By Jen Maravegias | TV | April 1, 2022 |
By Jen Maravegias | TV | April 1, 2022 |
It’s almost impossible to watch HBOMax’s new show, Julia, without comparing Sarah Lancashire’s (Happy Valley) performance as the famous chef to Meryl Streep’s portrayal of her in Julie and Julia. Streep’s performance, as wonderful as it is, was more of an impersonation of Julia Child. This show is grounded in the un-glamourous reality of a middle-aged woman mired in self-doubt and fear as she attempts to carve out a place for herself on American television and in American homes.
Julia begins in Boston after Paul and Julia’s time in Europe has ended and “The Art Of French Cooking” has already been published. Paul, played by David Hyde Pierce (Frasier,) has retired from diplomatic service and spends his time in his studio painting. Julia works over the phone on her next book with Simone Beck (played in a brief appearance by Isabella Rossellini) in Paris. When Julia is invited on to the local Public Television show What Am I Reading to discuss her cookbook, she decides to do a demonstration and brings along a pan, mixing bowl, whisk, and a cartoon of eggs stashed in her purse. This shocks and charms the associate producer, Alice Naman (Fear The Walking Dead’s Brittany Bradford), and the studio executives are caught off guard by the unexpected popularity of her appearance on the show.
When Julia becomes determined to host her own cooking show, Alice quickly becomes her champion at the studio while all of the white, male executives cast doubts on the endeavor. Julia is too big, too ugly, her voice is too weird. Cooking is women’s work. Who would watch this show when they could be producing high-brow panel discussions about current events? The idea works its way all the way up to the president of the television station, Hunter Fox (Robert Joy, who you may know from CSI: NY or the million other roles he’s played over the course of his “Oh, it’s that guy!” career.) The Big Boss loves it; now it’s a go. Julia Child just needs to figure out how to make a TV show now, even though she’s never owned a television.
Over the first three episodes currently available to stream on HBO Max, there’s a great ensemble of actors cast as the real-life people who helped — and hindered — Julia’s career. Bebe Neuwirth is editor/reviewer/cook/family friend Avis DeVoto. In the Knopf offices, where Julia’s cookbooks were published, Fiona Glascott (young McGonagall in the Fantastic Beasts films) plays Judith Jones, an editor who nurtured Julia Child as well as many other famous chefs over the course of her 50+ year career, including James Beard. Judith Light (of Who’s The Boss fame) is the stately and tough-as-nails, chain-smoking Blanche Knopf.
Fran Kranz (Cabin In The Woods, Dollhouse) is the executive producer at the TV station who is reluctantly brought on to produce The French Chef. Despite all of his reservations, he is ultimately charmed by her recipes, going so far as to bring home a copy of her cookbook for his wife. James Cromwell shows up as Julia’s father, who disapproves of everything, from her marriage to Julia parading herself around on television. So undignified!
There’s a very strong juxtaposition of the men in Julia’s life who cast doubts on her abilities and the group of women she assembles who prop her up throughout the episodes. None of the men in her life believe in her—not even Paul, who has to be tricked into thinking that Julia having a show is HIS idea. Meanwhile, Julia has surrounded herself with women who not only see her value but are inspired by her to pursue their own goals. In the early ’60s, women having their own goals was kind of a new thing, remember. There were a lot of unhappy, under-stimulated housewives who benefited from Julia’s unconventional, unfussy, and sometimes unseemly public life.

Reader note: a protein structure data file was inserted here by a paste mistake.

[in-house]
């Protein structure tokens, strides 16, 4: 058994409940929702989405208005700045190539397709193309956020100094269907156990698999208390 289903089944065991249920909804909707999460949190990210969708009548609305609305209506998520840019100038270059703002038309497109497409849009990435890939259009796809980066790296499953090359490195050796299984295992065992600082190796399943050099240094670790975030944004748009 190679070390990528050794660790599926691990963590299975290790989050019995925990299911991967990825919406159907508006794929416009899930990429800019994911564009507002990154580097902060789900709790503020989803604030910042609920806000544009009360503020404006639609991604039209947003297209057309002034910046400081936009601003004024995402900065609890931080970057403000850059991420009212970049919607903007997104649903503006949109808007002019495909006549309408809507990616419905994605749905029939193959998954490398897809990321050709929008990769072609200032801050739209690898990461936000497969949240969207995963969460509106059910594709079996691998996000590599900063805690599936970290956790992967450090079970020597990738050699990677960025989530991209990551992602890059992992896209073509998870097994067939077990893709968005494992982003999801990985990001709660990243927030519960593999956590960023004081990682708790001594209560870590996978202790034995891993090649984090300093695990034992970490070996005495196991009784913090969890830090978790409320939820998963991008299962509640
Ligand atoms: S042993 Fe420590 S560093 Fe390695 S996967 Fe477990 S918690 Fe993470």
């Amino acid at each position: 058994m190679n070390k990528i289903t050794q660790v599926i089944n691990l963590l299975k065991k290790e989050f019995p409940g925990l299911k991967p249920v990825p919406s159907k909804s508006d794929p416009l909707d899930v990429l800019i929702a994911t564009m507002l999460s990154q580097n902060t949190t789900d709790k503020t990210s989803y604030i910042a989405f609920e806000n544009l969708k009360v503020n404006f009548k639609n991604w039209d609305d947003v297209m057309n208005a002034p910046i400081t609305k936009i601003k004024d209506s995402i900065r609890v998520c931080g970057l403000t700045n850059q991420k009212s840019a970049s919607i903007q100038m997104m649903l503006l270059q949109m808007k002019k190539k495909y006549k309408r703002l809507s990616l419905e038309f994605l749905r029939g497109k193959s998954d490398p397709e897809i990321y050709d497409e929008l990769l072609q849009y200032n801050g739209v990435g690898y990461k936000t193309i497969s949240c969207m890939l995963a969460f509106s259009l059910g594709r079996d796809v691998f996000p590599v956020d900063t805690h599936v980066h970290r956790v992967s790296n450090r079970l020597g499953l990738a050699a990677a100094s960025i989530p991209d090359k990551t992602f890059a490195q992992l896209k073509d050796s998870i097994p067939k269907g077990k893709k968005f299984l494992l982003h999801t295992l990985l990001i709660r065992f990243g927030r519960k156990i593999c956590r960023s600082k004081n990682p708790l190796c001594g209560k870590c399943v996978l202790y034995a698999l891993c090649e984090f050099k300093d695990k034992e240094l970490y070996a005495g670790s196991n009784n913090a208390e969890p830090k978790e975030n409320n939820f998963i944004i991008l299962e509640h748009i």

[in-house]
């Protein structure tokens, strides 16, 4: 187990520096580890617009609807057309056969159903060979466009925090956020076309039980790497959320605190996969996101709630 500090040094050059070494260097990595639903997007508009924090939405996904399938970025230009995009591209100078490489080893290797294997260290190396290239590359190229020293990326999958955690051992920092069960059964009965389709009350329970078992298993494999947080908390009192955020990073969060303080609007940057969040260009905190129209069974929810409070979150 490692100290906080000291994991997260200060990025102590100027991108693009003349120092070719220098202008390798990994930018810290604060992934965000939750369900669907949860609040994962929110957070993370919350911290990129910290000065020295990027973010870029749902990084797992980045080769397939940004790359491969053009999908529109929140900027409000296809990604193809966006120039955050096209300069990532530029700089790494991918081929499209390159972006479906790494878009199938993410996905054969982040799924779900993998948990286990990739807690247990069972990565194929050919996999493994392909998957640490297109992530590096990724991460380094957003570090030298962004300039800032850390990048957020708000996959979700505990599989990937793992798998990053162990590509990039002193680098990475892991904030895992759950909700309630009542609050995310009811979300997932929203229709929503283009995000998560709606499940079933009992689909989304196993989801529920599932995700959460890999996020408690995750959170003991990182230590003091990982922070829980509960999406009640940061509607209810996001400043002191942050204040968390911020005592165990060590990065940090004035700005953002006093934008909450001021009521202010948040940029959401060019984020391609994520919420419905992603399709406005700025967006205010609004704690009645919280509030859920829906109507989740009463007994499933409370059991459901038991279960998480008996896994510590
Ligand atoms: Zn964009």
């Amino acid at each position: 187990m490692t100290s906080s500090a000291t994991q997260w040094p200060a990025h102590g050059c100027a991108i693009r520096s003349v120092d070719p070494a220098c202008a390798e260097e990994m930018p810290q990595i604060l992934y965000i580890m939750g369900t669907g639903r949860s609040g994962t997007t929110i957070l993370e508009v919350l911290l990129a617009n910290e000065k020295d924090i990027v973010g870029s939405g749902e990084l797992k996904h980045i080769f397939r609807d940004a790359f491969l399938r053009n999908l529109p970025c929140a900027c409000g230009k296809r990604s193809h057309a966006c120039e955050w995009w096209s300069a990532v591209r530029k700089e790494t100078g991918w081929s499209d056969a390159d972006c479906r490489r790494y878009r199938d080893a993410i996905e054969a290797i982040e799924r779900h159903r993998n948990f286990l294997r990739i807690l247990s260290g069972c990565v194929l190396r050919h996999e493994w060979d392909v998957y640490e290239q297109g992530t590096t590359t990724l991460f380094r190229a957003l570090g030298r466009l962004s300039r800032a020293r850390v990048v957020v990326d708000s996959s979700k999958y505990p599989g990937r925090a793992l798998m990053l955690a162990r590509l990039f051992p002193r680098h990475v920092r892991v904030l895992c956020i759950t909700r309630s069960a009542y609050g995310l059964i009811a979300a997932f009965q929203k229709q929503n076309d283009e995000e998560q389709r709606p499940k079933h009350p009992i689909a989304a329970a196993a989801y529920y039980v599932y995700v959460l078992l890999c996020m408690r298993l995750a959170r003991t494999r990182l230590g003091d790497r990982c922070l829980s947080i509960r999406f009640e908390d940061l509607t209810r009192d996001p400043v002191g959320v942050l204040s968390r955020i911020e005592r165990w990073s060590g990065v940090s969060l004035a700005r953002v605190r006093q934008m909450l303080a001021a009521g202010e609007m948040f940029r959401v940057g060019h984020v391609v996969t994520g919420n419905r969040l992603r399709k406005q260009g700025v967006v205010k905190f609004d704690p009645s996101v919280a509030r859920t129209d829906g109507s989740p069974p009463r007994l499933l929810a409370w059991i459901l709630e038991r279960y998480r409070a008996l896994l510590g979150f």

Lancashire brings a lot of pathos to the character of Julia Child. I don’t know if, in real life, Julia was this sad about never having children with Paul. She is portrayed as someone who is grieving as she begins to experience symptoms of menopause in the first episode. She presents herself with false bravado and self-assuredness in all of her meetings with the television production team, shielding herself behind beautiful plates of desserts, only dropping the facade in private conversation with Avis and Judith at various times. Even her sense of humor is used as a defense mechanism when necessary. She’s acutely aware of the reasons why the executives don’t think her show will be popular, going so far as to shame them for it a little bit:
“One of the advantages of looking like me is that you learn at a young age not to take no for an answer.”
Her fear and discomfort at being in front of the cameras for the pilot results in an episode that goes over like a lead balloon. But it also gifted us with the infamous line, “If you’re alone in the kitchen, who is going to see” when she sends a piece of raw chicken flying across the set.
This is a show about taking a leap of faith and faking it until you make it. Even when she wasn’t sure that she could pull off The French Chef, Julia threw all of her energy behind it and even financed part of the production when the TV station’s budget was presented as a challenge.
Overall, I think the performances here are strong and they’ve done a lovely job with costumes and set design. Sarah Lancashire is talented and expresses so much emotion with one look; it’s heartbreaking at times. She and David Hyde Pierce bring a lot of nuance to the private moments between Julia and Paul, so there’s some love story here too for those of you who need more than beautiful food to keep you interested.
The first three episodes of Julia are available now on HBOMax and new episodes are streaming on Thursdays.